GoPro Hero Camcorder Review
This low-cost Hero is an affordable action cam that won't easily break—or break the bank.
By the Numbers
GoPro is always setting the bar higher and higher in the action cam arena. However, not everyone's willing to drop three hundred dollars or more on an action camera. With the new $129.99 GoPro Hero, buyers in this part of the market can get the GoPro name without paying for the GoPro price.
But what does a price cut like that entail? A lower-quality sensor, reduced features, and an integrated battery. It's not as full-fledged as the top-tier GoPro Hero 4 Black, but the this Hero can still get the job done—which you can see in our lab results below.
Sharpness is something that GoPro has improved vastly with the new Hero4 Black edition, but the Hero is simply nowhere near that level. This isn't surprising as it is about 1/4 the price of the Black edition, but the Hero is closer to a $200 point-and-shoot than a $400 camcorder.
In our tests we recorded 475 LPPH horizontally and 500 LPPH vertically while shooting 1080p at 30 fps in bright light. This is average at best, but we must say again, the camera is only $130. While the image isn't as sharp as the Hero4 cameras it was released with, it is good for the price.
Smaller sensor cameras will always fail to handle low-light conditions when compared to large sensor cameras. It is simple physics that—all else being equal—the larger the sensor, the larger the pixel sites, the more light that is collected at a time. That doesn't mean small sensors can't perform well in low-light, though, as we saw great low-light sensitivity out of last years Hero3+ Black.
That said, the Hero just doesn't live up to its latest siblings. It took 8 lux of light for the Hero to produce a usably bright image, and even that was of very low quality. Furthermore, the Hero is at a distinct disadvantage compared to the Silver and Black Hero4 cameras because it does not have ProTune capabilities–allowing users to control ISO and quality to a higher degree in post-production.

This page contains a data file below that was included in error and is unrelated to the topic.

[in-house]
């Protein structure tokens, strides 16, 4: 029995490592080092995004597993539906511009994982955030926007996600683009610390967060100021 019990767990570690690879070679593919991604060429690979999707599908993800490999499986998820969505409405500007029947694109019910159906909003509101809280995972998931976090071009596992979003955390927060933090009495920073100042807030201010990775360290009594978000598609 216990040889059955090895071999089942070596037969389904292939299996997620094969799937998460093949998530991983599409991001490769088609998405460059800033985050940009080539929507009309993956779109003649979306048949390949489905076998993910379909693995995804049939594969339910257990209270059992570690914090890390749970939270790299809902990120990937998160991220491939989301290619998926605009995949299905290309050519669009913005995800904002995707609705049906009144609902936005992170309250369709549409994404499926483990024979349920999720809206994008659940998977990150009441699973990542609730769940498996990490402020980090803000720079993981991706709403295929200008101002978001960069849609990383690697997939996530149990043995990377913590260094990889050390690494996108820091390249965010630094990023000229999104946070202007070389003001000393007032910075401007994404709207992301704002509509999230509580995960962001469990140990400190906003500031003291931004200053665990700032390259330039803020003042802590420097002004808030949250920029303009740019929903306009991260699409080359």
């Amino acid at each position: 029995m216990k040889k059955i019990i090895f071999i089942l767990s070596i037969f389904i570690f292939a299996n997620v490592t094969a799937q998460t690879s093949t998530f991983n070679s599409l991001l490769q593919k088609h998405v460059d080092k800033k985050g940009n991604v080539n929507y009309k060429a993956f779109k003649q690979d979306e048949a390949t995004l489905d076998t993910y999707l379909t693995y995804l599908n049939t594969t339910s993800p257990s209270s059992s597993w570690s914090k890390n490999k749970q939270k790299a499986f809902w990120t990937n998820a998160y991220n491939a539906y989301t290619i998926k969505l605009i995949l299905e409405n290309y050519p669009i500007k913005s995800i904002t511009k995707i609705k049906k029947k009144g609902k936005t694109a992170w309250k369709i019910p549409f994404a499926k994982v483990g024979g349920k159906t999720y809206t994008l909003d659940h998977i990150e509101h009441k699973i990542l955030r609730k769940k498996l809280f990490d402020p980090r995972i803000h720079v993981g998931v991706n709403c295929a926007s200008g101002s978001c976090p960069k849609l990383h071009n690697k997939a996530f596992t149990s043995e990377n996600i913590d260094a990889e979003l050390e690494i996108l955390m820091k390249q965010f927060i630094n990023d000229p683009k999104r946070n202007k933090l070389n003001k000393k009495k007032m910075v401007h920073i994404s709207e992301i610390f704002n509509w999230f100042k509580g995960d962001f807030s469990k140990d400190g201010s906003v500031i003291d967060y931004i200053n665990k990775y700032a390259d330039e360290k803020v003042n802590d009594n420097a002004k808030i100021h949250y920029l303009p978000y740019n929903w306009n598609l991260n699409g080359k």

The Hero doesn't offer a ton of options for high fps shooting like its brethren, but it does allow for 720/60p recording, which is your best bet for action shots. The 1080p mode maxes out at 30 fps, which is good for normal motion, but that won't allow you to slow down playback very much.
When we did shoot 1080/30p we saw generally smooth video with minor evidence of trailing and artifacting while shooting on our test setup. In real world applications we'd recommend using 60p for capturing precise action, however. It won't be as detailed, but you can slow that down to 24 fps on playback for a better look at whatever you shot.
Battery is always a downfall for GoPro cameras; like sensors, smaller batteries just can't cut it like bigger packs can. But the fact that the Hero is mostly featureless gives it a huge boost in battery life. We recorded 1080p at 30 fps for 3 hours straight on a single charge.
That's much longer than your typical GoPro these days. It may come at the cost of WiFi, improved processing, and a more detailed sensor, but at least the Hero doesn't give out easily.
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